Preserving timestamps with git

Jakob Voss jakob.voss at
Fri May 28 14:45:47 CEST 2010

Olaf TNSB wrote:

> Can you explain (or give a simple example) why you need the timestamps
> to be "correct".
 > After moving to a versioned homedir (and getting my mind around what
 > that means) I've never worried about the revision time of my files. I
 > just knew they were either the most recent version or a particular
 > version for a particular reason.

In my homedir I have a "mypub" directory/repository with lots of 
publications (presentations, articles, drafts etc.) that I created and 
partly published over the years[*]. I frequently look up old drafts and 
publications and sometimes I continue working on a text after month or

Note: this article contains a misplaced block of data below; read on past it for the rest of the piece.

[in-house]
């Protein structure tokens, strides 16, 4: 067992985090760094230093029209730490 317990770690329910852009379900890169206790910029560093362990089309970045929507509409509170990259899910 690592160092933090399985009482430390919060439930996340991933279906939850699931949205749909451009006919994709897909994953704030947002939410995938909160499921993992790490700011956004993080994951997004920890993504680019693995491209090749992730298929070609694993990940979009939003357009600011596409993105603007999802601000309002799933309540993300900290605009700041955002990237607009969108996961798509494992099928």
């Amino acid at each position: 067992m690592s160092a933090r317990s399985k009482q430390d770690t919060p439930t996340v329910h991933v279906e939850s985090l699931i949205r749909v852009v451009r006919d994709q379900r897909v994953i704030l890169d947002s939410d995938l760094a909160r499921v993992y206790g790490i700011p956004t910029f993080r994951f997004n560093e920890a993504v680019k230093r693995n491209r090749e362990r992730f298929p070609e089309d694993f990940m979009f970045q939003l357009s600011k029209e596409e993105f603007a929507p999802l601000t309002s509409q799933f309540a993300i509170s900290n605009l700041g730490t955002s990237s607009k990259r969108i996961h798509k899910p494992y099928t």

years. Therefore I'd like to track when I created and modified which 

 > I can understand the need for other metadata (file perms for .ssh for
 > example) but not file date. Perhaps I'm missing something huge that
 > will make my life easier...

As I only track my own files I do not need to preserve ownership and the 
default permission should be 027 (u=rwx,g=rx,o=) for all my files. There 
is only a problem with files that should be readable by anyone (or the 
other way you make all files publicly readable and must treat the 
private files in a special way). Versioning public_html is also a 
problem because files must be readable by www-data (and some also 
writable) - is this where you use metastore for?


[*] Maybe I will later create a branch with the public subset of this 
files. At this place file permissions would also help: a cronjob could 
look for files with permission "o+r" and push these into a public 
repository. And the other way: a cronjob checks for files which are both 
in a private repository and its public branch and sets permission "o+r" 
on those.

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